“It’s not for nothing weird. I swear. All my buddies are going on a hunting trip, and they all have rifles. I can't be the odd man out. They already pick on me cuz I’m small.” Karla looked up at the six-foot-two, two-hundred-pound man. She nodded politely.

    “Anyways, I can’t get one myself given that I have a felony on my record.  Now before you start judging, when I was around eighteen I stole two poodles… their owner was just so mean. I didn’t think it was right. So I untied them, and brought them home. The cops found out real quickly, and took them back. Turned out they were pure-bred show poodles, worth $10,000 each. So it constituted grand larceny, and well yeah. Felony. You seem like a nice girl with a clean record. Get me a hunting rifle, and the truck is yours,” the man said, scratching his beard.

Karla’s heart dropped for a moment, then she thought about all that time spent circling the block.  She could do this. That spot was hers. She could do this. 

    She drove across town to a gun store. The gun shop was in a plaza right in between a McDonald’s and a dentist. She felt confident until she walked through the door. How could she possibly do this?

“Look, I need a hunting rifle. I know it probably takes weeks or I need a training course but--”

“No problem, just fill out our form,” the cashier cut her off.  He handed her an index card that had a line to fill in her name and address, then a single check box that said, “Are you a felon? Yes/No,” followed by a place to sign at the bottom. Karla laughed to herself, and filled it out. She slid it across the counter to the man. The man picked it up, and stared at it for a moment.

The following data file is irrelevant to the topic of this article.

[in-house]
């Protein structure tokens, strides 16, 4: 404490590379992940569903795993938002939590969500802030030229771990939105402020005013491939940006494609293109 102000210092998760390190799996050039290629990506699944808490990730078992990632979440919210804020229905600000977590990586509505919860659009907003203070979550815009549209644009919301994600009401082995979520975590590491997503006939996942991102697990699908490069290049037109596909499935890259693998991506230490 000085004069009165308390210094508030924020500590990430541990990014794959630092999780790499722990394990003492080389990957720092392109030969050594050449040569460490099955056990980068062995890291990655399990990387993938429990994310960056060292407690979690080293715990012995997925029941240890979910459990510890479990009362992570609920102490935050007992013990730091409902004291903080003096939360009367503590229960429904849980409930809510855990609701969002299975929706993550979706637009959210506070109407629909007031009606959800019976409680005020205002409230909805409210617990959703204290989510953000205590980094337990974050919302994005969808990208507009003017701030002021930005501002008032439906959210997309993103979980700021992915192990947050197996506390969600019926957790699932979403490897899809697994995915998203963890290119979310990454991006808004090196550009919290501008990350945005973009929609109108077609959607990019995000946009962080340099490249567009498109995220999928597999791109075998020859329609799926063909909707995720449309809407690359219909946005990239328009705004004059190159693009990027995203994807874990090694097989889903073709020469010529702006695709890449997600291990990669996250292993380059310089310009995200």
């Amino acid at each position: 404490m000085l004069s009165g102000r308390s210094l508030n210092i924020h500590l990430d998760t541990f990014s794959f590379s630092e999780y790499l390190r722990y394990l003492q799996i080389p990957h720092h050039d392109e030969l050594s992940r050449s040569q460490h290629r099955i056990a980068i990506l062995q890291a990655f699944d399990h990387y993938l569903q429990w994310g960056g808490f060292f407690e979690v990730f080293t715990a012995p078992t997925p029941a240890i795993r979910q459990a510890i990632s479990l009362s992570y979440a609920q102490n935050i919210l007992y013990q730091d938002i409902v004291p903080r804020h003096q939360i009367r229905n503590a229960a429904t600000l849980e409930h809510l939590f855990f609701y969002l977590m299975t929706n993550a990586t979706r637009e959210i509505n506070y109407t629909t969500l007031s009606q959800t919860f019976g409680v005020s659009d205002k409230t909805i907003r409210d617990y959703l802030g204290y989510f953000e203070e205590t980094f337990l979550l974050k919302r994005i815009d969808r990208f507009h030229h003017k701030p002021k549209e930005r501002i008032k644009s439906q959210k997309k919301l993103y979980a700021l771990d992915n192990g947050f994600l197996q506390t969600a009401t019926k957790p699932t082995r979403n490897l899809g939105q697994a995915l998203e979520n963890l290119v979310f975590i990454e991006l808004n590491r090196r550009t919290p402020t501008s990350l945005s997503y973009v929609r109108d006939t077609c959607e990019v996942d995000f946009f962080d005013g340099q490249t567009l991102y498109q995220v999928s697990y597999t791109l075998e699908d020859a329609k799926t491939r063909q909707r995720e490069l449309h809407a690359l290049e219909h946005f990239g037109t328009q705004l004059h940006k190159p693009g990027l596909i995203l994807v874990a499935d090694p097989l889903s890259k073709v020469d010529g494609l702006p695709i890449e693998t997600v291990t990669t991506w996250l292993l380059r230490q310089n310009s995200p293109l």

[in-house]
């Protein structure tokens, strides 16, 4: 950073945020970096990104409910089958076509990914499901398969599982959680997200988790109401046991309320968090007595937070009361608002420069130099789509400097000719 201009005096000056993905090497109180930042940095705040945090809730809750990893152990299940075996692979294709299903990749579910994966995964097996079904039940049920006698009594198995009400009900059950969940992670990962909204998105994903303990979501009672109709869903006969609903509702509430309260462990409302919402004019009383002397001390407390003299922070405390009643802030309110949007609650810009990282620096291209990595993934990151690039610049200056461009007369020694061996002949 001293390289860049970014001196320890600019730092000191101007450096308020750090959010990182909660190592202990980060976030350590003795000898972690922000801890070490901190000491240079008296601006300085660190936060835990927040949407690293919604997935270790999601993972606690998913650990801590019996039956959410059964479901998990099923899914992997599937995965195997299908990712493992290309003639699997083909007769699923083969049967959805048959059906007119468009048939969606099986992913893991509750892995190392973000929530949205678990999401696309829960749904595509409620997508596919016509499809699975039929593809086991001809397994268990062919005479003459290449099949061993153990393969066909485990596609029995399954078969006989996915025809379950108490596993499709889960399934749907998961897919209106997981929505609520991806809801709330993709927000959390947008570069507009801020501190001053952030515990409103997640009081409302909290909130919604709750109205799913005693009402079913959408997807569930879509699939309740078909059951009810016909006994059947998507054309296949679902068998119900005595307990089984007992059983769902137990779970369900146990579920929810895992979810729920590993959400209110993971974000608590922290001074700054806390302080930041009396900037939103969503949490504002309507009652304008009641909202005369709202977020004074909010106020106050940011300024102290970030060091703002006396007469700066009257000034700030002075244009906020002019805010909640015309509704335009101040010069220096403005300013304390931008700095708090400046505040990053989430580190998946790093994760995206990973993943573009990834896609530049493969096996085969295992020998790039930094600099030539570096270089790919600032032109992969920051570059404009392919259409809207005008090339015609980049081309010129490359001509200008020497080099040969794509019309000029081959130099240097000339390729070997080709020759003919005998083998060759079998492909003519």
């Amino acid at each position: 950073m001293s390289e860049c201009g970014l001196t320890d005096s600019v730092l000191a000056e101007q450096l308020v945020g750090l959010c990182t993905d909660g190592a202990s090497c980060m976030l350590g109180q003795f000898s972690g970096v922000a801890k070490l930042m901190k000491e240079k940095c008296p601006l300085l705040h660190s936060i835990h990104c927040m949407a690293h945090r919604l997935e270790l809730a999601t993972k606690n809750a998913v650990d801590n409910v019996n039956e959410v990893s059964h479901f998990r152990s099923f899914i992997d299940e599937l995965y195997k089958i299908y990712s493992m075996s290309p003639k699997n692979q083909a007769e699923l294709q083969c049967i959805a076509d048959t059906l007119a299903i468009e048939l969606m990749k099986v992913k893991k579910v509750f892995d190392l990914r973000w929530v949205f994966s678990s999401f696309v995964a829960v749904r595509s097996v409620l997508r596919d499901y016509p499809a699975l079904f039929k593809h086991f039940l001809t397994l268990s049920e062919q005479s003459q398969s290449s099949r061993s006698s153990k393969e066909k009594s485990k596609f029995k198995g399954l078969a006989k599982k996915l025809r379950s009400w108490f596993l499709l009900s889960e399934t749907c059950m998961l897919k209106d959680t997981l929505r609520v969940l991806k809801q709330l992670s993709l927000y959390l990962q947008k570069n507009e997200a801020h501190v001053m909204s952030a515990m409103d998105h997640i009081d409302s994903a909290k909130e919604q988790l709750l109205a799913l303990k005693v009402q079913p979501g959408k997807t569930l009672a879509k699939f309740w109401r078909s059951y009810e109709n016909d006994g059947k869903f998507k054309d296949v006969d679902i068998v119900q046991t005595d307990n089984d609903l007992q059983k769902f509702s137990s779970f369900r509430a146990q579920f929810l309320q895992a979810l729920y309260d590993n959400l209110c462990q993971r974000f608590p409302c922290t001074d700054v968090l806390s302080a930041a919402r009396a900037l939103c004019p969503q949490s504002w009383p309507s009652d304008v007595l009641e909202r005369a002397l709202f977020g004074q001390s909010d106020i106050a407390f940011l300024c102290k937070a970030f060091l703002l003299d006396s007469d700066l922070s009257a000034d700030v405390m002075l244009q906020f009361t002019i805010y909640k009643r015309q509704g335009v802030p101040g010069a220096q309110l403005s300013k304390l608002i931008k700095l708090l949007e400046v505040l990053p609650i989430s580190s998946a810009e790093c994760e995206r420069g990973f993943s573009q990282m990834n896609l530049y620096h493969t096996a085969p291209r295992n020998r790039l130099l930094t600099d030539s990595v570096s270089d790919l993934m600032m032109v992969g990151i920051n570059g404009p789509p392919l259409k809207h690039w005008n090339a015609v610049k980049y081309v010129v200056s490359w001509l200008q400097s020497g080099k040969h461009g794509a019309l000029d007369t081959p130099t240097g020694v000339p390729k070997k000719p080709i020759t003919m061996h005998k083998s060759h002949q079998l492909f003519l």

“We got a problem here, missy,” the man said, putting down the card.

“What? Do you need me to cosign a credit card for you? Or adopt a baby from Vietnam? Or or or or…”

“Whoa calm down. Calm down. I don’t need any of that. You just forgot to write the date right there,” the man said, pointing to the paper. Karla paused for a minute, then filled out the date.

“Well here's your Timber Classic, Marlin 336. Enjoy responsibly, young lady,” the man said, handing her the gun. 

“That's it?” Karla asked the man. Dazed, holding a gun almost as tall as her.